Everything in the Jewish feast days is symbolic of what Jesus would accomplish. Everything in the Catholic days is a twisted version of that.

As bad as this is, it was worse for the fall feast days. They were completely blotted out of existence. No remnant of them remains on the Christian calendar.

Spring Summary

As we have seen, each of the feasts foreshadowed an event during the First Coming and was fulfilled by that event happening or beginning on that exact day.

Summer (4 month period between feasts)

After the Spring feast days comes the summer. But this is not a time for lazing around in the sun.

“In Leviticus 23, God had just completed addressing the spring festivals; and before addressing the fall festivals, He had this to say, seemingly out of the blue:”

When you reap the harvest of your land, moreover, you shall not reap to the very corners of your field nor gather the gleaning of your harvest; you are to leave them for the needy and the alien. I am the LORD your God. (Leviticus 23:22)

“Why should God be addressing the providing of food for the needy and the alien at this point? The answer is this: The feasts all have sequential prophetic outworkings, and this admonition also has a prophetic outworking, and perfectly in sequence with the feasts.”

“Pentecost has come [and gone], and we are now in the [time of the fullness of the Gentiles1], the summer, and it’s the time for laboring in the fields. Jesus said, “Do you not say, ‘There are yet four months, and then comes the harvest’? Behold, I say to you, lift up your eyes and look on the fields, that they are white for harvest'” (John 4:35). It’s the time in which we all need to be laboring to provide spiritual food for the spiritually needy and the alien to bring in a harvest of souls for the Lord, each of us doing his or her part according to our gifts and callings.”2

Fall Feasts

The fall feast days together make up a 15-day period. These are the most holy days on the calendar and the most holy of all these days is Yom Kippur – the Day of Atonement.

Yom Teru’ah – Feast of Trumpets – Rosh Hashana

The Feast of Trumpets is celebrated by shouting and the blowing of trumpets, both metal and ram’s horn trumpets. At the start of each month the priests blow the trumpet to tell the people to warn the people to turn away from their sins. It is also a warning that the king is coming. At the start of this month, Yom Teru’ah, everyone blows the trumpet. This is a welcome for the king.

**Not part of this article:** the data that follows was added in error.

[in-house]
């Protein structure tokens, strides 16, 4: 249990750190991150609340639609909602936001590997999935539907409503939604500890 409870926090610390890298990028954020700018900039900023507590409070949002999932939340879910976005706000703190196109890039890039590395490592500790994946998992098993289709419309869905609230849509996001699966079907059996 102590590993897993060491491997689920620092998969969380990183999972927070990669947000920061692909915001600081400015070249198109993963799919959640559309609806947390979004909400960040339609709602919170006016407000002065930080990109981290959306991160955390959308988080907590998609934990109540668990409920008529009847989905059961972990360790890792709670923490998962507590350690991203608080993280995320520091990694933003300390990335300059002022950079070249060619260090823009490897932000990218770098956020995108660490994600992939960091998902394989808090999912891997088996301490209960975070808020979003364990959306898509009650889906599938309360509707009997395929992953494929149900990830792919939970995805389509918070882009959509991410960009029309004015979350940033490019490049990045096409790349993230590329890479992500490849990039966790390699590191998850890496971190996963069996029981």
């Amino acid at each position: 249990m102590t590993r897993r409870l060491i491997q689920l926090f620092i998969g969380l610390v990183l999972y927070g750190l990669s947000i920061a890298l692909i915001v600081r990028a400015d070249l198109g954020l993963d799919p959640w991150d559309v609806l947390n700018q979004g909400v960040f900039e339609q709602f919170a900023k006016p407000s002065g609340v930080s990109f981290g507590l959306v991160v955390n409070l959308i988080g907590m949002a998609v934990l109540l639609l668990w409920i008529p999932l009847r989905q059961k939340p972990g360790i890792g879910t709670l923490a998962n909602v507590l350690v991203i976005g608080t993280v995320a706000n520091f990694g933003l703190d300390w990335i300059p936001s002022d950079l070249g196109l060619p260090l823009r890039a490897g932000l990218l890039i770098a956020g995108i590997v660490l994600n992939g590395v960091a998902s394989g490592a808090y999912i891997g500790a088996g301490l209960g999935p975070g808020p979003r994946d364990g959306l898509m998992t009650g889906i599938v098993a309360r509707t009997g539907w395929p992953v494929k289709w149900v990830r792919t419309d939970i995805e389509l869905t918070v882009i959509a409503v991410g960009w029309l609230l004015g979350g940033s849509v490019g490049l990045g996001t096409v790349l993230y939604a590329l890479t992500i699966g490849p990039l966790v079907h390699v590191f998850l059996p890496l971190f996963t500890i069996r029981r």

Because this is the 7th month on the religious calendar, this is the 7th blowing of trumpets on the calendar. In the Book of Revelation and in many of the epistles there are references to 7 trumpets, or just the 7th trumpet, or the final trumpet. This feast of Yom Teru’ah is the symbolic representation of that 7th trumpet. Especially from 1st and 2nd Thessalonians we know that the final trumpet is the call to God’s people to arise and to ascend to be with him in the event now called the Rapture. Here are the verses from 1 Thessalonians 4

16 Because Our Lord shall descend from Heaven with a command and with the voice of the Archangel and with the trumpet blast of God, and the dead who are in The Messiah shall rise first; 17 and then we who remain, who have life, we shall be carried away with them together in clouds to a meeting of Our Lord in the air, and in this way, we shall always be with Our Lord.

1 Corinthians 15 says it this way:

52 Suddenly, like the blink of an eye, at the last trumpet, when it shall sound, and the dead shall rise without corruption, and we shall be transformed.

This day was known to Israel as the day that no man knows. This is because the priests determined the exact day by observation of the moon. So no one knew the day until the priests said it was the day. Now we know the lunar cycles with great precision and can predict the day. The Bible has many references to Jesus returning on a day you do not know and the theme of coming unexpectedly like a thief in the night is everywhere.

The Jews have a prayer they pray on this day which ties back to the voice of God that came as the sound of a Shofar at Mount Sinai, just before the Ten Commandments were given. All of this happened as God came to be with them in the wilderness.